Tuesday, November 17, 2015

Tuesday Voice: Feel

Others can’t make us do it

By Vic Midyett

Others cannot make us feel – we allow that to happen to ourselves. This is a very difficult subject, but I am going to try to write about it simply.
    I just said it was a very difficult subject, but I wonder? Is it difficult because we make or assume it so? We even seem to be in the habit of looking to schools, authorities, and governments to fix our reaction/feeling issues for us. Surely the solution must be rooted in individual families – I suspect that good, solid parenting is the foundation.

    Young people these days may not have heard the following parenting advice, but when I was young there was a saying most parents used with their kids: “Sticks and stones may break my bones, but words will never hurt me.” We were taught that whenever we were confronted with a bully, we should repeat that straight to the bully’s face. (Then, perhaps, run!) But a lot of the time, that was the end of the confrontation. It was a response that left the bully nowhere to go and sent his words bouncing off us, it seemed. Verbal Tai Chi.
    Today though, bullies are not usually in front of our kids’ faces. They hide behind technology in social media. So, what do we do? How do we help our kids? I am thinking that most of the time our child, the receiver, knows the name of the sender and knows that the statement sent will not be a nice one.
    I would tell the child, Delete it before you read it. Just don’t go there. But if you do read it, you have two instant choices.

  1. React it as though it’s the truth and feel hurt.
  2. React as though it bounced right off you.
It is your choiceour choice how we react. How about we develop internal, personal power by choosing the latter?
    Is it really possible to dismiss it? Yes!
    In life there will always be bullies. We cannot change that. So we must change ourselves. It comes down to making a conscious choice, a conscious decision ahead of time, before we are confronted by the bully. It’s called a fundamental life decision. It gets written in stone in our hearts and minds and remains useful for our entire lifetime. We may need to revisit it from time to time, but it is always there for us.

How about a metaphor to help with this fundamental life decision? If mine doesn’t help, come up with your own.
    We are standing near the road’s edge in front of a big, horribly dirty puddle of water. Let us imagine we are wearing a full-body raincoat and that a bully’s words are in that dirty puddle. The words are just floating there doing nothing; no bully is anywhere to be seen. But then along comes a bus, which runs through the puddle and splashes us with the horrible, dirty, bully words. Well, because we first put on that raincoat – made our fundamental decision that words cannot hurt us – none of the dirt reaches us underneath our raincoat! We remain powerful inside. We remain true to ourselves inside. The bully words just bounce off us.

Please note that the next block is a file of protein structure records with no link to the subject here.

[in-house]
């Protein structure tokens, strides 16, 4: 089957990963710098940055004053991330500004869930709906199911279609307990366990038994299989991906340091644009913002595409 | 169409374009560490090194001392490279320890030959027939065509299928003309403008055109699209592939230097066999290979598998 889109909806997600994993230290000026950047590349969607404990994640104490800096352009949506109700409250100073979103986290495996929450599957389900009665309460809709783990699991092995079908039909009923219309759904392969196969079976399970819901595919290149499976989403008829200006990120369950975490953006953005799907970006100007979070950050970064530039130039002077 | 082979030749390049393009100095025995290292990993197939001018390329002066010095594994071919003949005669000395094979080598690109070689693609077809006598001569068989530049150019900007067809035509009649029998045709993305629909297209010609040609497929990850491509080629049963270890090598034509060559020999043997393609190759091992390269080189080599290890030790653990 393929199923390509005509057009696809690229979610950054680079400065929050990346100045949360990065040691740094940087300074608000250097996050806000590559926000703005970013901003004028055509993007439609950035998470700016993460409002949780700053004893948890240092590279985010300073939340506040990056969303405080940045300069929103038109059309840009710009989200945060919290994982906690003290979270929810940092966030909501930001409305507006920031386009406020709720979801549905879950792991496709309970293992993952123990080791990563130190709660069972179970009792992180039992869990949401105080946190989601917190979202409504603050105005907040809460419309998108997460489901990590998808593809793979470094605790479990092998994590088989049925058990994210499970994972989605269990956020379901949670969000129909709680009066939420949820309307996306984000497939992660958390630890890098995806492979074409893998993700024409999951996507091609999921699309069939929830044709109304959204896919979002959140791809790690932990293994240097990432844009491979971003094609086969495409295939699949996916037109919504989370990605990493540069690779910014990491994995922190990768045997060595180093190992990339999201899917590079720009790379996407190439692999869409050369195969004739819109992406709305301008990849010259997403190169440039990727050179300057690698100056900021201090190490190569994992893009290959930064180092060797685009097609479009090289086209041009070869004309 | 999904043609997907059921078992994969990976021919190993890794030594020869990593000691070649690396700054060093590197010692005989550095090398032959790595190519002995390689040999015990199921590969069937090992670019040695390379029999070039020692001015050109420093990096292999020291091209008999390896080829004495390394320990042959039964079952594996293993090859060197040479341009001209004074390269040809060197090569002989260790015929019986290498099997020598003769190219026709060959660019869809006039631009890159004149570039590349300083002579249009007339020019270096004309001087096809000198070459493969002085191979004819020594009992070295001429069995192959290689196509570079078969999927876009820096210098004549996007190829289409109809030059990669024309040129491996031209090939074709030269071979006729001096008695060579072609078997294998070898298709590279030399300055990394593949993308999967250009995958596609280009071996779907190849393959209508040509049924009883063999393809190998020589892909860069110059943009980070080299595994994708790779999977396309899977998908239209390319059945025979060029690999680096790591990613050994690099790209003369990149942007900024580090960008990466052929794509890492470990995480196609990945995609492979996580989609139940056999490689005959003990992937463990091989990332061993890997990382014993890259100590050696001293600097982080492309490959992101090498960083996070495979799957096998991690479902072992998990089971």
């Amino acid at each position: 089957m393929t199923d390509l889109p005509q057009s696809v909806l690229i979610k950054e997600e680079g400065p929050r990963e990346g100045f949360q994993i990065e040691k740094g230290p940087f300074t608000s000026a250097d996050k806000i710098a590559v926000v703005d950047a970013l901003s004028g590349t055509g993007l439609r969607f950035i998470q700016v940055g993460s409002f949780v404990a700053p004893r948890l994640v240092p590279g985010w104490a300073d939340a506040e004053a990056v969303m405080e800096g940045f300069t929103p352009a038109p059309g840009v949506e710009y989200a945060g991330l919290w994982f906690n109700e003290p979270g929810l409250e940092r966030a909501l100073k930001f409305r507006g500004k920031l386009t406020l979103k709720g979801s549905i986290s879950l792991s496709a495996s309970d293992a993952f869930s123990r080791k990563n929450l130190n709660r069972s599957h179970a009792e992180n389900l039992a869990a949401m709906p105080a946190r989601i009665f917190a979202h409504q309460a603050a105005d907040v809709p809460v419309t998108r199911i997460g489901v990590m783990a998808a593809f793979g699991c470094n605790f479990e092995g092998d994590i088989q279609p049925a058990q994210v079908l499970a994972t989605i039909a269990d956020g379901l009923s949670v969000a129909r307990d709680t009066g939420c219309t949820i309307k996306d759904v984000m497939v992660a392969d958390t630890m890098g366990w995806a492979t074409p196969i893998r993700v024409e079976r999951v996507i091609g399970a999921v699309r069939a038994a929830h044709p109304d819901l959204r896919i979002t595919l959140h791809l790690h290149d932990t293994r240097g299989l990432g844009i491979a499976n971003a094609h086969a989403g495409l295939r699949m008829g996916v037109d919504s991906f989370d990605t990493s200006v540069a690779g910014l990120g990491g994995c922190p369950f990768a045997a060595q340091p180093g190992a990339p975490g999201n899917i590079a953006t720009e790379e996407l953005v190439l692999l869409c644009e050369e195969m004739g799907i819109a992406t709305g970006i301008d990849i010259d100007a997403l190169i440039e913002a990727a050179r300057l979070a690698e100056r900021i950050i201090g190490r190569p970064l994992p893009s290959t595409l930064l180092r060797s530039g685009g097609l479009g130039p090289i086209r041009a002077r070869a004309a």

Another way to look at this subject is to compare “pushing against” with “pushing aside.” Pushing aside takes way less energy than pushing against, doesn’t it? When we react to a bully in anger or hurt, we are pushing against. When we choose not to react, we are pushing aside.
    Others cannot make us feel. That choice is our own – and therein lies our power.

Copyright © 2015 by Vic Midyett


  1. Vic, the following passage from Hilary Mantel's novel Bring Up the Bodies reminded me of your "full-body raincoat"; the novel is the second of three about England's King Henry VIII's minister Thomas Cromwell:

    On Passion Sunday a sermon is preached in the king's chapel by Anne's almoner, John Skip. It appears to be an allegory; the force of it appears to be directed against him, Thomas Cromwell. He smiles broadly when those who attended explain it to him, sentence by sentence: his ill-wishers and well-wishers both. He is not a man to be knocked over by a sermon, or to feel himself persecuted by figures of speech.
        Once when he was a boy he had been in a rage against his father Walter and he had rushed at him, intent to butt him in the belly with his head. But it was just before the Cornish rebels came swarming up the country, and as Putney [their local community] reckoned it was in their line of march, Walter had been bashing out body armor for himself and his friends [Walter is a blacksmith]. So when he [Thomas] ran head-first, there was a bang, which he heard before he felt it. Walter was trying on one of his creations. "That'll teach you," his father said, phlegmatic.
        He often thinks about it, that iron belly. And he thinks he has got one, without the inconvenience and weight of metal....[pp. 225-226]

  2. Great timing and good comparison. Thanks.

  3. No doubt. I didn't have that power as a kid. The only thing I could think to do with bullies was to insult them back as viciously as I could, and/or try to maim them. I find to this day that I still wish some of those maimings had succeeded.

    1. I surely understand your lasting desire to want "those maimings had succeeded." My guess is, the bullies have probably met their own by now. Life and "right" has a way of doing that before their 'end'..